Presentation on theme: "Preparing For a Hurricane While Pregnant or With Small Children."— Presentation transcript:
Preparing For a Hurricane While Pregnant or With Small Children
Hurricanes can cause catastrophic damage to coastlines and several hundred miles inland. Hurricane can produce winds exceeding 155 miles per hour as well as tornadoes. Additionally, hurricanes can create storm surges along the coast and cause massive damage from heavy rainfall. Flash flooding can occur due to intense rainfall. Be Prepared: Hurricane Season is June 1 st – November 30 th
Pregnant women and families with small children need to take additional precautions during hurricane season. Create a family communication plan! Make sure everyone in your immediate family knows what your plan is. Be Prepared: Family Communication Plan Family Communication Plan – Fill in this information and keep a copy in a safe place. Keep it up to date! Family Communication Plan for Kids Family Communication Plan for Kids - A communication guide tailored for children. Let’s Get Ready! Let’s Get Ready! – Sesame Workshop that provides tips, activities, and other easy tools to help the whole family prepare for emergencies – together! Be a Hero Be a Hero – Kids can help make a plan, build a kit, and get involved with planning.
If you are pregnant during hurricane season, it’s very important to realize that you may deliver at an alternate hospital or birthing facility. Think about where you would deliver at in the event of road closures or in the event that you are instructed to evacuate, especially if you’re close to your delivery date. Be Prepared: Preparing for a hurricane while pregnant: Have a copy of your most up-to-date prenatal records. Keep a copy of your immunizations, and the immunization records of your children with you. Have the names and numbers of physicians or hospitals at your planned evacuation location.
During a hurricane: If you are pregnant and think you are in labor, go to the nearest hospital. Keep important documents with you, including a copy of your most recent up-to-date prenatal records and immunization records. If you seek help at a shelter, immediately notify them of your pregnancy and get information about the location of hospitals in the area. Bring with you any medications, including prenatal vitamins and prescriptions – enough to last about two weeks in case you choose or have to relocate during a storm. Learn community hurricane evacuation routes and how to find higher ground. Determine where you would go and how you would get there if you needed to evacuate. Be Prepared:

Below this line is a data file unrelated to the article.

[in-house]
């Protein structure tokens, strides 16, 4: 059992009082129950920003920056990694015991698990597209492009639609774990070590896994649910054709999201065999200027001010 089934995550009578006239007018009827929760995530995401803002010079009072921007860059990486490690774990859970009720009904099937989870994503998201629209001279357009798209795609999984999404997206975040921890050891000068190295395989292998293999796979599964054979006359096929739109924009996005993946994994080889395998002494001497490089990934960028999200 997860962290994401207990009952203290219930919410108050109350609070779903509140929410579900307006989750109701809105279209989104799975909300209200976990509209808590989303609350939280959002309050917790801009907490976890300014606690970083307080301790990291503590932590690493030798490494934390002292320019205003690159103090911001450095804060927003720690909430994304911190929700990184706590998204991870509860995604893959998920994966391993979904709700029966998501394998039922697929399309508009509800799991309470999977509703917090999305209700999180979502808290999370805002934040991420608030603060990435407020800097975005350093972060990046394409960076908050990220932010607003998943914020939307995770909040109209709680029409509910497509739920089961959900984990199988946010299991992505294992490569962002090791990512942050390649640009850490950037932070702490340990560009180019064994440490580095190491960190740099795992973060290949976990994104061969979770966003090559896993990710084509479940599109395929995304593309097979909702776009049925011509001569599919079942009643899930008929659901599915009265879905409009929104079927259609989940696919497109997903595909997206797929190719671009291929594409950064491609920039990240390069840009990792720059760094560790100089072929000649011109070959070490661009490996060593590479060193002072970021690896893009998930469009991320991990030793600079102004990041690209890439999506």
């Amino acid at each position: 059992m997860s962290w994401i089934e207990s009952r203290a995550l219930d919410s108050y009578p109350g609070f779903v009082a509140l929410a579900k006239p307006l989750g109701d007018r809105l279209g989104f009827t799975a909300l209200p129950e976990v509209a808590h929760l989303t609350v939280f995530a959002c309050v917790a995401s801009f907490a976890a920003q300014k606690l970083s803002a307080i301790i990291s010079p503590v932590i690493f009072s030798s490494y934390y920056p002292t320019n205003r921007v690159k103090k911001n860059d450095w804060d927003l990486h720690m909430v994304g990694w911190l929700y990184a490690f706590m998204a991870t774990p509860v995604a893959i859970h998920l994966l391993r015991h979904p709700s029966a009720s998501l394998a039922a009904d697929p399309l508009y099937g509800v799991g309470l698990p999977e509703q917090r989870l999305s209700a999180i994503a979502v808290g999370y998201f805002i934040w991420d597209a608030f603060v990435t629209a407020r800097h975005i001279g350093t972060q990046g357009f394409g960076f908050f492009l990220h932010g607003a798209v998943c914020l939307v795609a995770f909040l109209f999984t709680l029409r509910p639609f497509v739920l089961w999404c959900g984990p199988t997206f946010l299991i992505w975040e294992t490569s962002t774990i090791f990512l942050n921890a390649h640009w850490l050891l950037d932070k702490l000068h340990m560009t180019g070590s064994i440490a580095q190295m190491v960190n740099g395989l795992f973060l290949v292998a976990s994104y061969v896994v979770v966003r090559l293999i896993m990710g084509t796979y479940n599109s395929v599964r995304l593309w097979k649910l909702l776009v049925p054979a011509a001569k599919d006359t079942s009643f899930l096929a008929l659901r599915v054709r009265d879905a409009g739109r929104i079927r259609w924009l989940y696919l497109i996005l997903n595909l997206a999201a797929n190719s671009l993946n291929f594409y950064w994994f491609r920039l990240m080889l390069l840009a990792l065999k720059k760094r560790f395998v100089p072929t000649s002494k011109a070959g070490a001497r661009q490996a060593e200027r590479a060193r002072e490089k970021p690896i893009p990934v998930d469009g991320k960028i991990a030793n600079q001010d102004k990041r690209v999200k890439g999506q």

During and after a hurricane, you may need supplies to keep your family safe and healthy. Remember that a hurricane could cut off your power and water supply. You also may not be able to drive because of damage to your car. Roads may be flooded or blocked. Be Prepared: Personal Care Products Hand sanitizer Wet cleaning cloths (like baby wipes) in case you don’t have clean water Soap Toothpaste Tampons and pads Diapers Make sure your supplies are stored together in a place that’s easy to reach.
If a hurricane is likely in your area: Listen to the radio or TV for information. Secure your home, close storm shutters and secure outdoor objects or bring them indoors. Turn off utilities if instructed to do so. Otherwise, turn the refrigerator thermostat to its coldest setting and keep its doors closed. Turn off propane tanks Avoid using the phone, except for serious emergencies. Ensure a supply of water for sanitary purpose such as cleaning and flushing toilets. Fill the bathtub and other larger containers with water. Find out how to keep food safe during and after and emergency. During a Hurricane: You should evacuate under the following conditions: If you are directed by local authorities to do so. Be sure to follow their instructions. If you live in a mobile home or temporary structure – such shelter are particularly hazardous during hurricane no matter how well fastened to the ground. If you live in a high-rise building – hurricane winds are stronger at higher elevations. If you live on the coast, on a floodplain, near a river, or on an island waterway.
In an emergency: There may not be clean drinking water. It may be impossible to ensure sterilization of feeding utensils. The safest food for an infant is breastmilk. It is readily available. It protects against infections diseases, especially diarrhea and respiratory illnesses. Infant Nutrition During a Disaster Disadvantages of formula use during a disaster: It may not be available. It may be contaminated. There may not be a method to sterilize the bottles or nipples
Make a Plan American Academy of Pediatrics Flyer Make a Kit Managing Water Information for Pet Owners FEMA’s Guide to Preparing for a Hurricane For More Information: